It’s estimated that 1 in every 300 dogs and 1 in every 230 cats will develop diabetes during their lifetime — and those statistics keep rising. It’s important to note that this disease is preventable and should be prevented! Let us walk you through it.
Species Appropriate / Inappropriate Diet
What do we mean when we use this term?
- When we use the term species appropriate diet we are discussing what the species should be eating based on its biological makeup.
- For instance, giraffes in the wild are browsers, feeding predominantly on the leaves and stems of trees and shrubs, and consuming smaller, variable amounts of climbers, herbs, flowers, fruits, and bark. We would consider this a species appropriate diet.
- In captivity, giraffes are fed cereal grain products, fruit, and vegetables, sometimes in pellet form, which are approved by zoo officials including veterinarians. This was noted to cause at least 48% of giraffes in captivity to be in poor to emaciated body condition at the time of death and caused so many others to develop numerous diseases including obesity, fat atrophy, and dental decay. This diet would be what we call species inappropriate. (Born Free USA)
- A species appropriate diet is a diet an animal thrives on and a diet their biological structure supports. Unfortunately, most diets on the market are not species appropriate and this includes veterinarian formulations. How can any species live a healthy life eating food their body is not designed to eat?
While we are using the term natural treatment in this article and others, we are talking about nutrition and supplementation that Tail Blazers, holistic veterinarians and nutritional experts have used and have seen the benefits of. The information is public knowledge, found in scientific studies, books, professional podcasts, webinars, seminars, and more. Natural treatment usually means without the use of steroids, antibiotics, or other prescription medication.
What is Diabetes?
Diabetes is a disease that can occur in humans and pets alike. It is the result of a defective connection in the body between glucose and insulin and usually occurs when the pancreas is damaged or not functioning properly. If the pancreas is not producing insulin the glucose in the blood cannot be absorbed properly and can cause a condition called hyperglycemia which means there is too much sugar in the blood.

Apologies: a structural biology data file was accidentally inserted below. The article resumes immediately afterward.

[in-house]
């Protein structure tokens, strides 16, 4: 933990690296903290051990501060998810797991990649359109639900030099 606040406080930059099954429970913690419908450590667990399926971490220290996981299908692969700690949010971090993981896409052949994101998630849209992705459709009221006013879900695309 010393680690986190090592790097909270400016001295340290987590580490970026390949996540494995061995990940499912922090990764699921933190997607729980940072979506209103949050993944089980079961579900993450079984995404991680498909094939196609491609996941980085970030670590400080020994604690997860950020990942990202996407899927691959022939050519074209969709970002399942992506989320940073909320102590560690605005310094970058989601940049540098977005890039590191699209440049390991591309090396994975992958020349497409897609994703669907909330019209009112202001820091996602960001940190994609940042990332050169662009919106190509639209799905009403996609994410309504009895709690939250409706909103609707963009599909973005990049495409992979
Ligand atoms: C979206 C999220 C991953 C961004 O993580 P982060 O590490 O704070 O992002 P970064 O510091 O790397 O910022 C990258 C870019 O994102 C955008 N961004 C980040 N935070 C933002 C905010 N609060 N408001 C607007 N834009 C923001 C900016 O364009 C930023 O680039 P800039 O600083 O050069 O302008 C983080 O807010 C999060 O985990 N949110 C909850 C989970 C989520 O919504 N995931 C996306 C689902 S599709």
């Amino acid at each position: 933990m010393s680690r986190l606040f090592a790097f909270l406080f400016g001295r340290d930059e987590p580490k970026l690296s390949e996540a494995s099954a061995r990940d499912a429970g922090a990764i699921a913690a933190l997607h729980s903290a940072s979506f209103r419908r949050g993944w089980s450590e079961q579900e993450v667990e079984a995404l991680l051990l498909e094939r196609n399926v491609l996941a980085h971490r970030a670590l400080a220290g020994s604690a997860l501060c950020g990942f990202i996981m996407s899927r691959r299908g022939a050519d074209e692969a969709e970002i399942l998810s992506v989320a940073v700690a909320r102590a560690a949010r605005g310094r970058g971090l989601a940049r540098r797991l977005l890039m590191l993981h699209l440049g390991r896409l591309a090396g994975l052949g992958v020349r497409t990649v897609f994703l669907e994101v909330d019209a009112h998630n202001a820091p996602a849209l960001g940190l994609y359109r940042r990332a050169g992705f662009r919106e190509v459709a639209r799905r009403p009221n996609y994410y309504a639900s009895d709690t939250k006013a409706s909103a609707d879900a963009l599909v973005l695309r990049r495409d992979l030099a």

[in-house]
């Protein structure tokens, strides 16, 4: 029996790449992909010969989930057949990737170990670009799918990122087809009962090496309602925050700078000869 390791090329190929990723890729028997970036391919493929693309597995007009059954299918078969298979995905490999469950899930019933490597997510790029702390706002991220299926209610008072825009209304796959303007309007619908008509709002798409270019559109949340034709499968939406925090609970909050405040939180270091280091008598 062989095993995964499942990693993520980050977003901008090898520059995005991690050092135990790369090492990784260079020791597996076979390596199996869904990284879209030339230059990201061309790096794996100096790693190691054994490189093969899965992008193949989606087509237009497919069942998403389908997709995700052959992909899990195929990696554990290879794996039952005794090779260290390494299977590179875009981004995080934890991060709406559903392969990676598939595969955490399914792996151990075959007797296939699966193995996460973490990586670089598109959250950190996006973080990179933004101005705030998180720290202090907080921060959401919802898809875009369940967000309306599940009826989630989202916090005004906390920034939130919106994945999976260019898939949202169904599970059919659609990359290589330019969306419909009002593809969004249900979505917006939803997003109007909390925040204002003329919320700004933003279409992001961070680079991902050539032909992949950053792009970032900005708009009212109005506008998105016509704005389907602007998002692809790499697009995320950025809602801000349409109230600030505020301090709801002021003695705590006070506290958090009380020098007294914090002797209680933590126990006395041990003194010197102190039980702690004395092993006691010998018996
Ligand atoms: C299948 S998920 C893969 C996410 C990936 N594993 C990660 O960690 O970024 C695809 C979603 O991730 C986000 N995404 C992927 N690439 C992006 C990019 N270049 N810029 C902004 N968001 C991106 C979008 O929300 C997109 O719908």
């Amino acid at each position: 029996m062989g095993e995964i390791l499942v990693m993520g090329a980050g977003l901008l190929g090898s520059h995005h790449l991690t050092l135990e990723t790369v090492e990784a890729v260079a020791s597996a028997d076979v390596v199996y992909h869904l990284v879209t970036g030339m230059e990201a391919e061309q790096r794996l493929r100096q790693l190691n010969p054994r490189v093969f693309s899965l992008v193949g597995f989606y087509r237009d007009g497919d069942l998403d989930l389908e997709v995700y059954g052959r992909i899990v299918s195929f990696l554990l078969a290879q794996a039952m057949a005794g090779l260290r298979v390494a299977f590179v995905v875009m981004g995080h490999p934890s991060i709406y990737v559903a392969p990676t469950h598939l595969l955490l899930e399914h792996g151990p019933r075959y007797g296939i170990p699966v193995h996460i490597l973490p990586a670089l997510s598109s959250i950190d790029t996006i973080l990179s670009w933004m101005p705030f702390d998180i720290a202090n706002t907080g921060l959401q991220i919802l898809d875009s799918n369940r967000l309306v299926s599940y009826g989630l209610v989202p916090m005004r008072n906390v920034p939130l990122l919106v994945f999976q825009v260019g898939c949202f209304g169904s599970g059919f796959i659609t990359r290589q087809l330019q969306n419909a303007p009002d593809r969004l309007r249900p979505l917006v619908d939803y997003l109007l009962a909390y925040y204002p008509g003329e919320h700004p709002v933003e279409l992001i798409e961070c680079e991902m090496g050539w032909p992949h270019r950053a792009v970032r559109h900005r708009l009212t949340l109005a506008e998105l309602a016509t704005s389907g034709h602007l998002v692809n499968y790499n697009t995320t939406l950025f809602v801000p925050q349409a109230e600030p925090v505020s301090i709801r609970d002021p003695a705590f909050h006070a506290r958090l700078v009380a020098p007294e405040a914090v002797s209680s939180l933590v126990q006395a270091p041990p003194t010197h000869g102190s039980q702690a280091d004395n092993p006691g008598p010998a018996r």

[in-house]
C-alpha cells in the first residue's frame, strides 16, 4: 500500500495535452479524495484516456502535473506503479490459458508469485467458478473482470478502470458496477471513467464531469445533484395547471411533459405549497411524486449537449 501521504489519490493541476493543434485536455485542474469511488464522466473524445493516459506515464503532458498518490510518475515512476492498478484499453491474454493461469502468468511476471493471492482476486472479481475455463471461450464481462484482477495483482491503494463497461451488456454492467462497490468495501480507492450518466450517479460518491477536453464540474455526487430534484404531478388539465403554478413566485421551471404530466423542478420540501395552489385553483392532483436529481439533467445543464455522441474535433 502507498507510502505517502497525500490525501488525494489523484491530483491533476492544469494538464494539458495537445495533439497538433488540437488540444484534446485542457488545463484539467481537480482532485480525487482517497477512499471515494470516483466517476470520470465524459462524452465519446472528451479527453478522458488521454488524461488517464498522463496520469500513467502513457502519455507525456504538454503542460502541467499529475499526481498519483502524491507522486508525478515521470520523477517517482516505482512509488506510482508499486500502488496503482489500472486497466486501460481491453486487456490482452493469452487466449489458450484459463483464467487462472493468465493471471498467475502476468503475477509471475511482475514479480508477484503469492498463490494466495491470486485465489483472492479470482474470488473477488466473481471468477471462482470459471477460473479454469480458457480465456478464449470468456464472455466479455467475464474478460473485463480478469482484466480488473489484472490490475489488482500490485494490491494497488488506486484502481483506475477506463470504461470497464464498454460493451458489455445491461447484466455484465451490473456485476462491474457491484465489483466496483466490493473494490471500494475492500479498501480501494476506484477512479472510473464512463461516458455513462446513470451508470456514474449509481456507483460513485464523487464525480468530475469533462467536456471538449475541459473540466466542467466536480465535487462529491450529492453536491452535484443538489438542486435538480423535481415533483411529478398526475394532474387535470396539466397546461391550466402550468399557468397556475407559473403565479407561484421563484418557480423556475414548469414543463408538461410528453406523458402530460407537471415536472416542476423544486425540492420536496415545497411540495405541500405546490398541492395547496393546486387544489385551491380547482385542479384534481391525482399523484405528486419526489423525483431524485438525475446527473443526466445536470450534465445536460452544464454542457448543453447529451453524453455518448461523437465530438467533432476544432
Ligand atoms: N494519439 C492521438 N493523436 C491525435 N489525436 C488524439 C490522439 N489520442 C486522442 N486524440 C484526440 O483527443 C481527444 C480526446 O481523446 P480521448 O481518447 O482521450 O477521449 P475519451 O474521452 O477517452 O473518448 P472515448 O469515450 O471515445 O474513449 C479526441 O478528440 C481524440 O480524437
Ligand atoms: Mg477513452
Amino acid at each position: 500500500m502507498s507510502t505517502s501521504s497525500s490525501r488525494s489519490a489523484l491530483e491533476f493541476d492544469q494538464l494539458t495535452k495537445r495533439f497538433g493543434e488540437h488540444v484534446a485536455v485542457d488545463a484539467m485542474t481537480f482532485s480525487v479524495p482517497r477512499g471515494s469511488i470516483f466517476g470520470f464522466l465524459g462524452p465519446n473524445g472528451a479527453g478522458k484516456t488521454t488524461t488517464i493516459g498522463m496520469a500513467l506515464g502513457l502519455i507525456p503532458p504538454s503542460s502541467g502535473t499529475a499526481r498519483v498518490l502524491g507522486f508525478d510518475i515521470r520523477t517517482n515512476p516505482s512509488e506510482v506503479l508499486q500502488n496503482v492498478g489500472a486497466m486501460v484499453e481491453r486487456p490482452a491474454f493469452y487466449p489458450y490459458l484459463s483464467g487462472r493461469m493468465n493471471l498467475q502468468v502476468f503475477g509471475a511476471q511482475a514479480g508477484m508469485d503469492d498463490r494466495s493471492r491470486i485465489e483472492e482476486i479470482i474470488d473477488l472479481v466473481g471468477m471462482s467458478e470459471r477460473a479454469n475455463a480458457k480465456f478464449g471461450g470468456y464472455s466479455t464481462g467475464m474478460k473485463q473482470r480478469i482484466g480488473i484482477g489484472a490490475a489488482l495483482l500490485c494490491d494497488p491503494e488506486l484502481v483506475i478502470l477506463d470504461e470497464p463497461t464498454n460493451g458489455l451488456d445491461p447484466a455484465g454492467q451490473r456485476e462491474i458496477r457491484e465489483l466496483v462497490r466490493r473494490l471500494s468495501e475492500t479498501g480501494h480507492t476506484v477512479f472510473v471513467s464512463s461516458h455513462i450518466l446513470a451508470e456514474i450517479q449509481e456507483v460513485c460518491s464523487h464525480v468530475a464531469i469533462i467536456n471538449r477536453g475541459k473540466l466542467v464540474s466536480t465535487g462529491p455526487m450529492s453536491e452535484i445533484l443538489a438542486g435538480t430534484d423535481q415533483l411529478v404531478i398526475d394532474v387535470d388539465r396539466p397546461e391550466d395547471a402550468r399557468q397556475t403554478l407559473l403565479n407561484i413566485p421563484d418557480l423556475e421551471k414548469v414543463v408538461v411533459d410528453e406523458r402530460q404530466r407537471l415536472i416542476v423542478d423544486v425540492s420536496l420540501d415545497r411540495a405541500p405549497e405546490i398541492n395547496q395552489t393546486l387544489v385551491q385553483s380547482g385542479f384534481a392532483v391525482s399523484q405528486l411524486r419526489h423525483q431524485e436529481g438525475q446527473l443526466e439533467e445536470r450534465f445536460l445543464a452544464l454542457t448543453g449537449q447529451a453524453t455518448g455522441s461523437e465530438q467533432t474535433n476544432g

There are two types of diabetes.
Type 1 Diabetes – Occurs when the pancreas fails to produce enough insulin. Therefore the glucose cannot be absorbed properly and insulin shots are needed. This is called insulin deficiency and is most common in dogs.
Type 2 Diabetes – Is typically caused by a poor diet too high in carbohydrates and sugar, and is more likely to occur in older or obese pets. The production of insulin is not necessarily the problem in this case, but rather insulin resistance, where the body’s cells are not responding to the insulin’s message and glucose isn’t being pulled out of the bloodstream and into the cells.
Type 1 diabetes as well as type 2 are completely preventable in pets, but once diagnosed are a complete nightmare to treat.
What factors can lead to your pet being more vulnerable to diabetes? The most common causes of diabetes are:
Diet and lack of species appropriate nutrition – An inappropriate diet can lead to having an obese pet. Inappropriate pet diets are everywhere and are too easily accessible to everyone. Poor-quality and species inappropriate pet diets usually contain sugar, carbohydrates and very little or no source of animal protein, and these diets are available at most places you shop. They can be found at your local grocery store, corner store, pharmacy, vet offices and even in your pet store. A lot of times, pet food store staff members aren’t even sure what they are selling you, and the grocery store, corner store, and pharmacy workers won’t have a clue either, since they are not trained in pet nutrition. Some of the most popular treat items purchased at general stores for pets are:
- Purina Beggin Strips: Made with soybean meal, corn meal, sugar, and added red color (Red 40).
- Pedigree MarroBone: Made with wheat flour, meat & bone meal and sugar.
- Whiskas cat milk: Made with corn syrup.
- These are unhealthy and NOT species appropriate choices for treats.